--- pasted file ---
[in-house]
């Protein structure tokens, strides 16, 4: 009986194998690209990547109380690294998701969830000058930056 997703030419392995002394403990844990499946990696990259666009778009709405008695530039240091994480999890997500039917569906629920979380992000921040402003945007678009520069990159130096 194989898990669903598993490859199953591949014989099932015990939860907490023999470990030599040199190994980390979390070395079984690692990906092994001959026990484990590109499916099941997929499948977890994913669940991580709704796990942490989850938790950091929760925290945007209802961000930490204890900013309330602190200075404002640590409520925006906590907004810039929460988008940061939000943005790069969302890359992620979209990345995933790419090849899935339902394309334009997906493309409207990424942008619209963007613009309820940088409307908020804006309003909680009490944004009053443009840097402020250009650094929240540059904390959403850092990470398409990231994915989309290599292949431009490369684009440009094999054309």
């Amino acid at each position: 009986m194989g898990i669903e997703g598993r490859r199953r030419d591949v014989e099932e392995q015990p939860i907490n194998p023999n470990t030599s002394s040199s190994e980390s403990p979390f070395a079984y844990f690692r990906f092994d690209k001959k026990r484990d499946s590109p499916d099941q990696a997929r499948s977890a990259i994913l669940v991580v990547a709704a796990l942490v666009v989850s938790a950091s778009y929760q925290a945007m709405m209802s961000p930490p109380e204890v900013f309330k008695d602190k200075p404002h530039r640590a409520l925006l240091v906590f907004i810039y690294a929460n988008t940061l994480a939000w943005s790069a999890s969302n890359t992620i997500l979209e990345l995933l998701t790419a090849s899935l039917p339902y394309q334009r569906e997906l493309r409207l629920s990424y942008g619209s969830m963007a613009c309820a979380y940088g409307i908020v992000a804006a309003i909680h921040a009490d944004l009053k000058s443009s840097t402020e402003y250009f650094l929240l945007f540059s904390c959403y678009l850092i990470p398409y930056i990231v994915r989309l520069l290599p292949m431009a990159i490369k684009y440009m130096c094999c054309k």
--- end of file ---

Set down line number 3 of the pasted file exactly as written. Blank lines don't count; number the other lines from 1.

């Amino acid at each position: 009986m194989g898990i669903e997703g598993r490859r199953r030419d591949v014989e099932e392995q015990p939860i907490n194998p023999n470990t030599s002394s040199s190994e980390s403990p979390f070395a079984y844990f690692r990906f092994d690209k001959k026990r484990d499946s590109p499916d099941q990696a997929r499948s977890a990259i994913l669940v991580v990547a709704a796990l942490v666009v989850s938790a950091s778009y929760q925290a945007m709405m209802s961000p930490p109380e204890v900013f309330k008695d602190k200075p404002h530039r640590a409520l925006l240091v906590f907004i810039y690294a929460n988008t940061l994480a939000w943005s790069a999890s969302n890359t992620i997500l979209e990345l995933l998701t790419a090849s899935l039917p339902y394309q334009r569906e997906l493309r409207l629920s990424y942008g619209s969830m963007a613009c309820a979380y940088g409307i908020v992000a804006a309003i909680h921040a009490d944004l009053k000058s443009s840097t402020e402003y250009f650094l929240l945007f540059s904390c959403y678009l850092i990470p398409y930056i990231v994915r989309l520069l290599p292949m431009a990159i490369k684009y440009m130096c094999c054309k």